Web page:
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Jill Blake

Jill Blake is the owner of the classic film website Sittin’ on a Backyard Fence. She is also a co-founder and editor of the film site The Black Maria and film editor at CC2K. In 2012, she was interviewed on-air by Turner Classic Movies host Ben Mankiewicz. In 2013, she was a featured guest on the TCM podcast. In her spare time Jill is a stay-at-home mom, wife, fried okra connoisseur, and the neighborhood’s own L.B. Jeffries.

Comments

Angela
Reply

This sounds amazing! Seeing Doug Fairbanks in The Mark of Zorro is amazing enough when you watch it at home on TV, but to be able to see it in a theater with live music, the way it was meant to be seen, sounds simply divine.

kittenbiscuits
Reply

It was spectacular. And it has spoiled me. Seeing a silent film at home absolutely does not compare. It’s unfortunate that silents aren’t screened more. This is when I wish I lived in L.A.

The Lady Eve
Reply

In the last two years I’ve had the chance to see a few silent classics in a theater setting with live accompaniment and, I’ve realized, it’s a joy I wished I’d discovered much earlier. Your evening at Atlanta’s Fox Theatre sounds fantastic – and so special with Ben Mankiewicz presenting. Great post! I’ve only seen Fairbanks films on TV and not very often. I got a real sense of his performance and style from your post. Excellent!

kittenbiscuits
Reply

It’s so hard to watch a silent at home. The first one I saw in a theatre w/ live accompaniment was The Phantom of the Opera. The masquerade sequence was fantastic! Then I saw Keaton’s Steamboat Bill, Jr. at the Robert Osborne Classic Film Festival. A jazz trio accompanied it. At first I was a bit skeptical, but it was perfect! Their scoring was quite unique and added so much to the experience.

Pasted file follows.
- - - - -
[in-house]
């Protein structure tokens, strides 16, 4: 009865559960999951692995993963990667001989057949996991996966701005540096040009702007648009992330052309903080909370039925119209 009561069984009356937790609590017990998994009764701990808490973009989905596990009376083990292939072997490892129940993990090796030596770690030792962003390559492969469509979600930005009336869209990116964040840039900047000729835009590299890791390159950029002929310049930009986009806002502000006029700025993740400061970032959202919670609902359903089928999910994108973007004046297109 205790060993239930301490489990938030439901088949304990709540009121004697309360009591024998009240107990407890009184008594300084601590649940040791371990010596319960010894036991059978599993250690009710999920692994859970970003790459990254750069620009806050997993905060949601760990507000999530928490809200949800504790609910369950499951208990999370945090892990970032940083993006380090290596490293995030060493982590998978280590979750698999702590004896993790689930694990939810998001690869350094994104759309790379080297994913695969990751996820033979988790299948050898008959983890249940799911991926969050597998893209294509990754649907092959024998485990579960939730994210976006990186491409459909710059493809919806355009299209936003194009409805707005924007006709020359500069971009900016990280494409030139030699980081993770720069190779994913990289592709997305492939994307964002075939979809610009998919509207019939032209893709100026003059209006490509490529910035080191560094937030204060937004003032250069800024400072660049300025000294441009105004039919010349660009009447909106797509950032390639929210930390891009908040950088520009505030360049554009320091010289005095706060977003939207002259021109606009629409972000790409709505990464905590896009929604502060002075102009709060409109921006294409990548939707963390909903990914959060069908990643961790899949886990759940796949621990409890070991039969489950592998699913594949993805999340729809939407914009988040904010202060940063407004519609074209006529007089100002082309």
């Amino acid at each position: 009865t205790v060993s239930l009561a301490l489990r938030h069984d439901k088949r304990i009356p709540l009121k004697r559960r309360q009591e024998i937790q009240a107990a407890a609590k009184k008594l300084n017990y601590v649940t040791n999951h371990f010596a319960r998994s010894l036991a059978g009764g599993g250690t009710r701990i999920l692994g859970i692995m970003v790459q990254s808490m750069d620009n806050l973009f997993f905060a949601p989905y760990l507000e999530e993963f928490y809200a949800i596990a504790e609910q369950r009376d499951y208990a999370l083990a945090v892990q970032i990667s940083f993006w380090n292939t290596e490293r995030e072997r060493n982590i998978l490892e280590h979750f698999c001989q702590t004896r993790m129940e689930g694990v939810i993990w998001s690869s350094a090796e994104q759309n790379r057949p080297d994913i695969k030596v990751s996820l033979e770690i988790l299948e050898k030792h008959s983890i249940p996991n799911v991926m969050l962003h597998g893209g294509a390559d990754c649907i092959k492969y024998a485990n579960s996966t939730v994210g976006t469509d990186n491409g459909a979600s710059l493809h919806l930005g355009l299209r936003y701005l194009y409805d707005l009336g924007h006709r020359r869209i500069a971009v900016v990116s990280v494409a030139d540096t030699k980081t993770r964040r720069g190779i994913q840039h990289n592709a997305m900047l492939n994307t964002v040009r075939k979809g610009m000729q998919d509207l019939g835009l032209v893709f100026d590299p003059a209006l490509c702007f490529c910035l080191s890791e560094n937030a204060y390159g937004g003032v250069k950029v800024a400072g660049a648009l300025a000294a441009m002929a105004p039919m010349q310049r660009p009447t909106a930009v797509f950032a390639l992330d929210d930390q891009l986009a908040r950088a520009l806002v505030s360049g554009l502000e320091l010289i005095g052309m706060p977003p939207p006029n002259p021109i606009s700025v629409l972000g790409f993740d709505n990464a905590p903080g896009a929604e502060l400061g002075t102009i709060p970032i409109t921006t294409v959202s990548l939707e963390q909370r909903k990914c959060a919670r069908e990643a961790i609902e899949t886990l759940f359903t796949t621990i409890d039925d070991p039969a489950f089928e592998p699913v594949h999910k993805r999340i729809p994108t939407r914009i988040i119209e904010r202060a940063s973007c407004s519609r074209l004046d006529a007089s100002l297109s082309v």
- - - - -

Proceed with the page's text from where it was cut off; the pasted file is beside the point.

Thanks for your comment!

Raquelle
Reply

Sounds like you had a wonderful time! That theater sounds amazing. Next time post pictures!

I enjoyed this film too. Was really impressed by Douglas Fairbanks’ acrobatic skills. Dang!

kittenbiscuits
Reply

I have a couple pictures from my phone, but it doesn’t really do the theatre justice. However…I have been invited by the Fox Theatre management to take a private tour. Once that happens I will write up a nice post and include some pics!

Let me tell you, I’m hooked on Fairbanks now. ;)

kimalysong
Reply

This is the only Fairbanks film I have seen so far (although I have Thief of Bagdad recorded to hopefully watch one day soon) and I really enjoyed it. I’ve always loved Zorro and Fairbanks did a great job bringing the character to life. You are right the film was all about him because I can barely remember anyone else that was in it.

I will say unfortunately I only got to see it on TV and not on a big screen in a beautiful theater. I would have loved that. It’s my dream to see a silent film on a big screen with a live orchestra but there isn’t many opportunities in my city, unfortunately!

kittenbiscuits
Reply

I can’t wait to see Thief of Bagdad. And I just got a copy of Robin Hood. It’s the restored Kino version and is supposed to be fantastic. I wish more than anything that you had some film events near you. We don’t get many, but when we do they are quite good.

vp19
Reply

Do check out some of Fairbanks’ character-based (not really slapstick) comedies, made before “Zorro” shifted his career in another direction. (I believe some are available on DVD.) Doug is just as athletic in these films, exhibiting the same sort of charm that would mark his swashbucklers.

kittenbiscuits
Reply

Thanks so much for commenting! I really want to see his earlier films. Do you have any recommendations?

Jnpickens
Reply

How fun that you got to see this in a theater! I’m only in South Carolina so I wish I’d know so I could go too! haha.

I just saw this movie back in June and loved it. You are right “Mark of Fairbanks” would be a perfect title. I’m in love with his son, Doug Jr, but fascinated by Doug Sr and all of his stunts. He’s so funny too!

That’s also very nice to hear how Mary and Doug spent some time with young Cary Grant. I didn’t realize Doug Fairbanks was an inspiration to him but it makes sense.

Thanks for sharing about the evening! Was ole Ben Manckewitz pretty much the same as he is on TV? Awkward and sorta funny? haha

Talk to me!